But anyone can tell you that Laurence Olivier is the standout performance with his Academy Award nominated and Golden Globe winning performance as Dr. Christian Szell. Of all of his performances, Laurence Olivier has never given one as sick and twisted as the experimental nazi dentist Dr. Christian Szell in Marathon Man. He executes his performance by being a manipulative character and keeping the evil nature of him subtle yet clear. The evil in him comes from what he does but not how he does it. Because everything that Dr. Christian Szell does keeps the emotional tension within him because he acts professionally while you can see the evil in the look of his eyes. The intense way that Laurence Olivier plays Dr. Christian Szell is remarkable, and the intensity in his scenes focused solely on him and Dustin Hoffman is incredible.
Roy Scheider and William Devane also give strong supporting performances.
So while Marathon Man has a cluttered and slow first half, the incredible acting and undeniable intensity in its second half more than make up for it.
Trinta anos depois do fim da Segunda Guerra Mundial, o flagelo do holocausto era ainda bem evidente no seio da sociedade judaica, agora (mais) espalhada um pouco por todo o mundo. Os que sobreviveram aos campos de concentração ainda se recordavam dos terrores perpetuados pelos cruéis nazis, fossem eles oficiais de armas ou apenas médicos.
O filme arranca em Nova Iorque, precisamente quando decorrem umas festividades judaicas, e a narrativa começa logo a adensar-se quando um inusitado acidente automóvel mata dois homens de idade avançada: um deles um judeu, o outro um antigo criminoso de guerra nazi. Este último, inserido numa teia internacional de compra e venda de diamantes, desperta a atenção de um outro foragido nazi, o dentista dos campos de concentração conhecido por Szell, naquele momento a viver em terras sul-americanas. Szell, a quem os diamantes pertencem, entra em paranóia, julgando que o acidente onde morrera o seu irmão faz parte de uma conspiração internacional para lhe roubar os diamantes, e decide viajar até Nova Iorque para os recuperar.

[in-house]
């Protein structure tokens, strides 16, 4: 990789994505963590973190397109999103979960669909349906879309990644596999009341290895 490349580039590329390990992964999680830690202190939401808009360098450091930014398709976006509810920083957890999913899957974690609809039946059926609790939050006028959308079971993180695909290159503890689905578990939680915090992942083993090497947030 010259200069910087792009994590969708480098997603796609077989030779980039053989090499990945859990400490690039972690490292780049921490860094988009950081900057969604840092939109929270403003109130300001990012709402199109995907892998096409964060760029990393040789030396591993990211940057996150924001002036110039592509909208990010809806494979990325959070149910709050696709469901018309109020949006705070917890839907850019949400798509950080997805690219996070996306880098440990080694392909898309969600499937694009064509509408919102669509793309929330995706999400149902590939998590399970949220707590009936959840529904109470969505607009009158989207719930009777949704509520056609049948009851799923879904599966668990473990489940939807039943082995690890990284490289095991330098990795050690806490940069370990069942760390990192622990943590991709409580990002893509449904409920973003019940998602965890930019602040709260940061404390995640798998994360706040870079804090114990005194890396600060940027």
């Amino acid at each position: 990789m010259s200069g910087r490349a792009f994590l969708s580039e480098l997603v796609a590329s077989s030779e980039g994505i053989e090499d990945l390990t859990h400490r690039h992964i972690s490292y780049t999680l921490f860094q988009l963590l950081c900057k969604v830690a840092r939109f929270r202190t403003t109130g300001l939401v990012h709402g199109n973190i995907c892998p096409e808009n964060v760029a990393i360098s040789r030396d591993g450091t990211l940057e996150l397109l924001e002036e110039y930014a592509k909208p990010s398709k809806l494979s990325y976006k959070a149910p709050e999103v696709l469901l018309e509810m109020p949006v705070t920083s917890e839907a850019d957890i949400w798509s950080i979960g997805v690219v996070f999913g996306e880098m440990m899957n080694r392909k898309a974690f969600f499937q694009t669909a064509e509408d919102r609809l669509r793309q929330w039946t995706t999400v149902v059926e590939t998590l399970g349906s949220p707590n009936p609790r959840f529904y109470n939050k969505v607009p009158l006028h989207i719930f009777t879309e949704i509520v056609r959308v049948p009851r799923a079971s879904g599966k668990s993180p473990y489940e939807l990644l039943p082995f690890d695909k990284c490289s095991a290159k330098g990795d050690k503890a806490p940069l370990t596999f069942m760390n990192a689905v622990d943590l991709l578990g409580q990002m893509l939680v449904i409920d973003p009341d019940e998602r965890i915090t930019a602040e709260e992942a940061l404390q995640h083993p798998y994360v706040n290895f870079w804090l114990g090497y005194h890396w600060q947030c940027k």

Estes acontecimentos vão acabar por envolver a personagem de Dustin Hoffman, Babe, um simples estudante de história alheio a toda a esta situação, mas cujo irmão está envolvido no transporte dos diamantes, embora Babe o desconheça. Perseguido pelos nazis, tudo fará para sobreviver, ao mesmo tempo que tenta explicar o recente assassinato do seu irmão.
Apesar de interessante e bem-executado, pautado com algumas das melhores cenas de suspense de sempre, Marathon Man é demasiado confuso. A história assemelha-se a um complicado novelo de lã, deixando-nos, já no final do filme, à procura das suas pontas. Os desempenhos dos actores são também extraordinários, principalmente o do irreconhecível Laurence Olivier (Rebecca, 1940), que lhe valeu uma nomeação ao Oscar. Mas esses traços cinematográficos não são suficientes para elevar esta película ao estatuto de thriller de excelência. É um bom filme, sim, mas poderia ter sido muito melhor, se tivessem sido oferecidos alguns esclarecimentos adicionais aos espectador, bem como justificados alguns dos motivos ou passados de certas personagens. . .